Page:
Dr. Mathur’s beginning points about black holes seem so intimidating when compared to life on Earth; it gives perspective on how large the universe is, as well as how powerful some of the elements of the universe are. I like that he touched on each of the varying theories for black holes rather than just saying the theory we now know to be correct. Sharing each of the varying ideas helps visualize how scientists of the time were thinking about this new phenomenon and how they tried to conceptualize it.
One component of his talk that was unfamiliar to me was the concept of Hawking Radiation discovered in 1974. I had still been under the impression that once something passes the horizon of a black hole, it could never come out. It was surprising to learn this was not the case, and that black hole evaporation actually occurs over time. And while the process of this black hole evaporation is extremely slow, it would eventually disappear; based on Hawking’s reasoning. The particles evaporating from the black hole oftentimes are pulled back into the black hole because of the mass that is still left behind, and these particles are finally able to “escape” when they have generated enough energy; this is why this evaporation is such a slow process.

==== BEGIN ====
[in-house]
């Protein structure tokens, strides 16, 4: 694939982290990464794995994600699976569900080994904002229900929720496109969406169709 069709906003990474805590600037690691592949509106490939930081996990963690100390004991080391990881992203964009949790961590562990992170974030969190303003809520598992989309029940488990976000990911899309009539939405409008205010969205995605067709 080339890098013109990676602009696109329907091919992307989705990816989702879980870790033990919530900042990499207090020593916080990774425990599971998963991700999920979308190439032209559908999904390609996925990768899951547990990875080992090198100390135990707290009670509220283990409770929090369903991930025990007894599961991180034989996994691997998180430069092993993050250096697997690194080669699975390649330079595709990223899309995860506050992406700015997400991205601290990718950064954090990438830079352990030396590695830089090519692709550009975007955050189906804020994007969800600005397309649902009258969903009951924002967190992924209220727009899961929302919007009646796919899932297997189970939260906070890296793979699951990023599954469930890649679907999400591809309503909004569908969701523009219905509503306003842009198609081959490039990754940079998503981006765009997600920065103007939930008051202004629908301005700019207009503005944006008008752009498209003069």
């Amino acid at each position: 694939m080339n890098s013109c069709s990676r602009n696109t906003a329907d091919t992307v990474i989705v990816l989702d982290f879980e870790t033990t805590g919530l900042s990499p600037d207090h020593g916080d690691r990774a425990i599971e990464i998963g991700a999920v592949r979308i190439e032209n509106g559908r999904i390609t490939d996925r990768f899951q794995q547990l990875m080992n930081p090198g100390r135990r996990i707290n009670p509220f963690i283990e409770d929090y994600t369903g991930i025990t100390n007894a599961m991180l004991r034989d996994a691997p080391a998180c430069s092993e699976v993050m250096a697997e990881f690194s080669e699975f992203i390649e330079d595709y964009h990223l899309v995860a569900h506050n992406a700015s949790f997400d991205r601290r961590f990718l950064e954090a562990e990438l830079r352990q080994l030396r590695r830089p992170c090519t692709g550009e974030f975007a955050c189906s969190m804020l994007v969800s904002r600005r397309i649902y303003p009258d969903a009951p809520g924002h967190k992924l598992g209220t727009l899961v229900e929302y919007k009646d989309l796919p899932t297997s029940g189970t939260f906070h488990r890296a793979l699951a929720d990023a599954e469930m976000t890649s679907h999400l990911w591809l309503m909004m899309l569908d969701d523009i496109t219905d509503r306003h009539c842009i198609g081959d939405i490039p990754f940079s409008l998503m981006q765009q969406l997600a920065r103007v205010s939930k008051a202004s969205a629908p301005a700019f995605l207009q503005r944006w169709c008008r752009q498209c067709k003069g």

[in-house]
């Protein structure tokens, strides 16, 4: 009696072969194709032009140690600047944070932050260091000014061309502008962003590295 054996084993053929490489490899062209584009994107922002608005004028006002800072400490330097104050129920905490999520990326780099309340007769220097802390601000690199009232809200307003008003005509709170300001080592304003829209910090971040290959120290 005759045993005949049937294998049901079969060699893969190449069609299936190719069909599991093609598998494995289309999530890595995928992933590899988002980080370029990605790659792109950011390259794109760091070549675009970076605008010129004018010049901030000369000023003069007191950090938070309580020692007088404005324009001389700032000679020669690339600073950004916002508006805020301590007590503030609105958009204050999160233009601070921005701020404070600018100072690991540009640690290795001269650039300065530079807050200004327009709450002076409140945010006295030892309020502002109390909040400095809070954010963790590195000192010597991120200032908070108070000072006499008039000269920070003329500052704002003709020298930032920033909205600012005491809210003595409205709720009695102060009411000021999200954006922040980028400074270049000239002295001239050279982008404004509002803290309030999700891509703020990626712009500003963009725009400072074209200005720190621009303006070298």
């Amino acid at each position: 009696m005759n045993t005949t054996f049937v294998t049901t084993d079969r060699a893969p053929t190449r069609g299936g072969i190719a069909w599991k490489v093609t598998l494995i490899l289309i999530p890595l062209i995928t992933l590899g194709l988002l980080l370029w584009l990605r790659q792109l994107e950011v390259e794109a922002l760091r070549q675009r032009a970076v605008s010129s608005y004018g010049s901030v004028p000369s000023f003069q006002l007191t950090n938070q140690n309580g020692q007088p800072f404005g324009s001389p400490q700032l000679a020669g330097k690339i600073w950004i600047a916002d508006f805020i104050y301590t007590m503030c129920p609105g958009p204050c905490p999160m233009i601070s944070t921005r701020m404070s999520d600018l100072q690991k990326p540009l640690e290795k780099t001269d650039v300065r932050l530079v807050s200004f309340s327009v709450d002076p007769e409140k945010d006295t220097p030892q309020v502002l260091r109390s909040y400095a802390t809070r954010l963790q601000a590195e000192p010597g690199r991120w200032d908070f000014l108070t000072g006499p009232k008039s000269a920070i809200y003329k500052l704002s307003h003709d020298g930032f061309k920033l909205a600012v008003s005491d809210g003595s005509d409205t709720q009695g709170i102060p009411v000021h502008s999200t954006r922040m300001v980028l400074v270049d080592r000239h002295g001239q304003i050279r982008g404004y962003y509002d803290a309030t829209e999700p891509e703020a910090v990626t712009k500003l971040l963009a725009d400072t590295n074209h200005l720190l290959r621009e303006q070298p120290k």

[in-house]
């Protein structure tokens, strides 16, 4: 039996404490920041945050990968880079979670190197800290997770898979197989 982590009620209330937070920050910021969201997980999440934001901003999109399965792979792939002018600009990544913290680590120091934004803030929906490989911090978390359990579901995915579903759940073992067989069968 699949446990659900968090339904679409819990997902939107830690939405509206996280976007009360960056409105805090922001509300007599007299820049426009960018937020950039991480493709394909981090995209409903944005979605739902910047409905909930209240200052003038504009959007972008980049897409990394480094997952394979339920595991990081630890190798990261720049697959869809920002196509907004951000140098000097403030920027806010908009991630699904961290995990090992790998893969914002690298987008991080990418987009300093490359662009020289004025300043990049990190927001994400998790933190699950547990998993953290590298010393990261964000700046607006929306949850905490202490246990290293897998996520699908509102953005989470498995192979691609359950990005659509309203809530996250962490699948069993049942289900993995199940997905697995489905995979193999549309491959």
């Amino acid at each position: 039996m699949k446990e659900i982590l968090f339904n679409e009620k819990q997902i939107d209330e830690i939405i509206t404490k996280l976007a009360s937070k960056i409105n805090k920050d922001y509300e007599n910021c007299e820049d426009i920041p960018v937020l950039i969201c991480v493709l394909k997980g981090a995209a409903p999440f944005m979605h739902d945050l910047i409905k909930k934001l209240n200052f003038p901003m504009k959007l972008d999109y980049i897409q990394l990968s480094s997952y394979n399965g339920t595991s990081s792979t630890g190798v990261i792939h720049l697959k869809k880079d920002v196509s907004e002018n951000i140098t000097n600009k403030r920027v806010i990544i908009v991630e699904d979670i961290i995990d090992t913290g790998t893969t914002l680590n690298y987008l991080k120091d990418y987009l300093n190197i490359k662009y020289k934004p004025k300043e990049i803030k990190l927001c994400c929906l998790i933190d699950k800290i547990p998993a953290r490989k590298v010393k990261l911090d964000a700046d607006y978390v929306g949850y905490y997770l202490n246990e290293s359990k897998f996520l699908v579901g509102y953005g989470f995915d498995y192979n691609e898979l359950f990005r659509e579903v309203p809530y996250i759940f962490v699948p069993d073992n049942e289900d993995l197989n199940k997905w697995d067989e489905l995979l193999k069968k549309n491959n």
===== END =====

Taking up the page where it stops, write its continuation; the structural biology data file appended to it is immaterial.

The well-known photo of a black hole can actually be misleading because the light that we observe in the photo is actually objects orbiting the black hole since we cannot see anything past the horizon. Some of the light we see is also the way light is bending over the black hole from the back as it rotates. The light becomes so bent that we can’t actually see what was there before.
Overall, I thought this was one of the most interesting talks in the course thus far. As much as I do enjoy history combined with biology, these types of lectures give the audience a new perspective on the sheer size of the universe surrounding our planet and how it could affect us at some point.